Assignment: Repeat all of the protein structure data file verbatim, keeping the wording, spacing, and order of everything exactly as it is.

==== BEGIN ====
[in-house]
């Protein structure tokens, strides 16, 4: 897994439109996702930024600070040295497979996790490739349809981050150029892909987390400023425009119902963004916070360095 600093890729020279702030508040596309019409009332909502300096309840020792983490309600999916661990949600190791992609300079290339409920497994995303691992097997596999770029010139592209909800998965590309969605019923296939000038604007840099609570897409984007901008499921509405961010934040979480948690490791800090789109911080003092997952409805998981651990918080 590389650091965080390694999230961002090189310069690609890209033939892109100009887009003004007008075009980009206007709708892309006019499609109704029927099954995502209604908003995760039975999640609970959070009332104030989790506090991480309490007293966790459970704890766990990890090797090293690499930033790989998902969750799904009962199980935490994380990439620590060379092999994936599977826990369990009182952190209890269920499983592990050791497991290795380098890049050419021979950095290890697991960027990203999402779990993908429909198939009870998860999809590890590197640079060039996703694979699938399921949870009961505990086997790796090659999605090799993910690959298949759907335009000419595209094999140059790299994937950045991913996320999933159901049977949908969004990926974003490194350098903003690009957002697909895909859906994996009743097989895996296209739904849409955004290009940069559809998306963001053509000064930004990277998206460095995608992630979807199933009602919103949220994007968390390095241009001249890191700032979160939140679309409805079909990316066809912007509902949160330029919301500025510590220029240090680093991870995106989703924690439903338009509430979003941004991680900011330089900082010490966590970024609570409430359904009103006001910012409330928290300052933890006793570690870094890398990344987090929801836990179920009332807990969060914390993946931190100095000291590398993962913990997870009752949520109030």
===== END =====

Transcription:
[in-house]
């Protein structure tokens, strides 16, 4: 897994439109996702930024600070040295497979996790490739349809981050150029892909987390400023425009119902963004916070360095 600093890729020279702030508040596309019409009332909502300096309840020792983490309600999916661990949600190791992609300079290339409920497994995303691992097997596999770029010139592209909800998965590309969605019923296939000038604007840099609570897409984007901008499921509405961010934040979480948690490791800090789109911080003092997952409805998981651990918080 590389650091965080390694999230961002090189310069690609890209033939892109100009887009003004007008075009980009206007709708892309006019499609109704029927099954995502209604908003995760039975999640609970959070009332104030989790506090991480309490007293966790459970704890766990990890090797090293690499930033790989998902969750799904009962199980935490994380990439620590060379092999994936599977826990369990009182952190209890269920499983592990050791497991290795380098890049050419021979950095290890697991960027990203999402779990993908429909198939009870998860999809590890590197640079060039996703694979699938399921949870009961505990086997790796090659999605090799993910690959298949759907335009000419595209094999140059790299994937950045991913996320999933159901049977949908969004990926974003490194350098903003690009957002697909895909859906994996009743097989895996296209739904849409955004290009940069559809998306963001053509000064930004990277998206460095995608992630979807199933009602919103949220994007968390390095241009001249890191700032979160939140679309409805079909990316066809912007509902949160330029919301500025510590220029240090680093991870995106989703924690439903338009509430979003941004991680900011330089900082010490966590970024609570409430359904009103006001910012409330928290300052933890006793570690870094890398990344987090929801836990179920009332807990969060914390993946931190100095000291590398993962913990997870009752949520109030």